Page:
Tuesday, August 11, 2009

A few thoughts on John Hughes

I was out of town this past weekend, and so missed my chance to offer a timely commentary on the death of John Hughes, Hollywood's poet laureate of '80s suburban teenage angst. Perhaps that's appropriate, since I came to his movies quite late - I was a little too young when they were actually in theaters, though I vaguely remember some of my older cousins talking about them - and to date I've seen only three of them (admittedly the big guns): "The Breakfast Club," "Sixteen Candles," and "Ferris Bueller's Day Off." (I don't count "Home Alone," which Hughes wrote and produced, but didn't direct.) Also, by the time I got around to them I already had conflicted feelings about Hughes, for one simple reason: the one memorable non-white character in his canon happens to be one of the most ineradicable Asian American stereotypes to come out of my childhood.

I'm speaking, of course, of Long Duk Dong - he of the pidgin English, bad bowl haircut, and hopeless ching-chong foreignness, the gong-heralded exchange student from "Sixteen Candles." Come on, non-Asians might say, it was just supposed to be funny, not serious, no one takes it seriously. Depends on whom you ask, is what I say. NPR did a feature on the character last year that pretty well explained why so many Asian American men of my generation think differently. Having said that, I'll admit that when I finally did see "Sixteen Candles," I was less outraged than I thought I would be. First, because Gedde Watanabe, who plays the "Donger" (and whom I'm glad to say I knew and loved as Yosh from "ER" before I saw him as LDD) is an infernally able comic actor; I found myself laughing involuntarily before cursing myself. I don't blame Watanabe for taking the part, considering roles for Asian American actors weren't exactly plentiful back then or even, sadly, now. Second and perhaps more importantly, taken in context, the Donger is no more of a caricature than many of the other characters that populate the movie. And while he is supposed to be the ultimate outsider of all outsiders, he still ends up pretty happy: he gets laid. That's kind of the point that underlies Hughes' other films: everyone, no matter how cool or not cool, is just another brand of freak inside, and at bottom, everyone wants the same basic things. Still, I maintain that of the three Hughes films I've seen, "Sixteen Candles" is by far the weakest.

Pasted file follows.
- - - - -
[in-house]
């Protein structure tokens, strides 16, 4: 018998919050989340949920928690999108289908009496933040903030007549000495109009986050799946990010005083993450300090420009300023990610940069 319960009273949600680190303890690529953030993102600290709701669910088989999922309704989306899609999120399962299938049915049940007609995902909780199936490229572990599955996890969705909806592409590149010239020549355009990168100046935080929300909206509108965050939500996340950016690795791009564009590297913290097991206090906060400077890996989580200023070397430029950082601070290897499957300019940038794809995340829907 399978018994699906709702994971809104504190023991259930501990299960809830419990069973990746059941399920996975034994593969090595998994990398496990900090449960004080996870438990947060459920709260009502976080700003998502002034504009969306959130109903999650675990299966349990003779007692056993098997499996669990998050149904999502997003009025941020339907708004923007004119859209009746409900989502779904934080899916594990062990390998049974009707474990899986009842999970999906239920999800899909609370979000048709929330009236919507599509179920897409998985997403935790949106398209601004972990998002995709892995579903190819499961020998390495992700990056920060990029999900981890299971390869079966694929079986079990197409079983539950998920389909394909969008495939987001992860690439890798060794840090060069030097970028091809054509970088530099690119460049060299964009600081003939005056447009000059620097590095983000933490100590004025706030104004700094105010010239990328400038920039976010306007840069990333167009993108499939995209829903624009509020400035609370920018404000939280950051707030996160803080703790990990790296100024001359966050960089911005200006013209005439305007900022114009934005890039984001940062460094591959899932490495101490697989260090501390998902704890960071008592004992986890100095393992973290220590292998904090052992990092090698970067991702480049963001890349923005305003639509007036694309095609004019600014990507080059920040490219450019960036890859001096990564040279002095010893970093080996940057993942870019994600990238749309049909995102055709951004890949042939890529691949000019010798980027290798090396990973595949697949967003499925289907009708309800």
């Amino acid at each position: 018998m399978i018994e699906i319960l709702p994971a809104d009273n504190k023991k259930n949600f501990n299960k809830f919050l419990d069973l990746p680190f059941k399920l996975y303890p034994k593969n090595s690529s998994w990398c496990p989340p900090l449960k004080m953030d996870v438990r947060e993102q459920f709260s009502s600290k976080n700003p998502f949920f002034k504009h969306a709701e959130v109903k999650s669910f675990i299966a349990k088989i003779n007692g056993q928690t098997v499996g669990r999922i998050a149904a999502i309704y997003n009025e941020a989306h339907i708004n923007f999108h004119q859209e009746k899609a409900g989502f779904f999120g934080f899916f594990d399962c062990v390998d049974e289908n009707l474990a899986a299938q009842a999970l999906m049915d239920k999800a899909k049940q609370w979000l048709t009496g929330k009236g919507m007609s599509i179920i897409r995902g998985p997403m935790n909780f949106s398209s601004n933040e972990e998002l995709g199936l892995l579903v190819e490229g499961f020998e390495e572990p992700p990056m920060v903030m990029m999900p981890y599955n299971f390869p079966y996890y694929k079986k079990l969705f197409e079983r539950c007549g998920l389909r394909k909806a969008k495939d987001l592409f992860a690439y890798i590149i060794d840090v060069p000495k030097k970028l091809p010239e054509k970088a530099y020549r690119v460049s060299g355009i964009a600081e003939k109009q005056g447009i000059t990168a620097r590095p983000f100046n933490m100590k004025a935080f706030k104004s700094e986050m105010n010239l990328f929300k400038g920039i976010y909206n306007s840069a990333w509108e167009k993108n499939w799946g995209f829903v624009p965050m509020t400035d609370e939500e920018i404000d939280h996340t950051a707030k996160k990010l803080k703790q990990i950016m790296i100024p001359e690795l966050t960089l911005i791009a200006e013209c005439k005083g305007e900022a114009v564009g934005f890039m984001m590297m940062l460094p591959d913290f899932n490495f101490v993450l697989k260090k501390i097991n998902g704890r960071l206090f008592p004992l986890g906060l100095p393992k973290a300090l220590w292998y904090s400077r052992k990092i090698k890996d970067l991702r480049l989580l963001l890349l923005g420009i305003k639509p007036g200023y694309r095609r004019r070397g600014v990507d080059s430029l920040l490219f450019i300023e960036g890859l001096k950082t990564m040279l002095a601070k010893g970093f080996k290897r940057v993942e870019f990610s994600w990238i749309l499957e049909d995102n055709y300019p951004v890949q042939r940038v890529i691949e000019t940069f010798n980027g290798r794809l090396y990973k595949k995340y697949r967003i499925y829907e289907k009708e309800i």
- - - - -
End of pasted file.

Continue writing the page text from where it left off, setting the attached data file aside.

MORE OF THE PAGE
But oh well. We'll always have the infectious breeziness of "Ferris Bueller," which deserves its iconic status, and "The Breakfast Club," which I could watch - and have watched - over and over again. It's not a perfect film by any means, but it perfectly captures that sense of wanting to fit in, not knowing in the least how, and secretly suspecting the whole charade is a sham, that just about everyone has at one point or another during adolescence. Or even beyond. That's Hughes' legacy, and it's one any filmmaker would envy.


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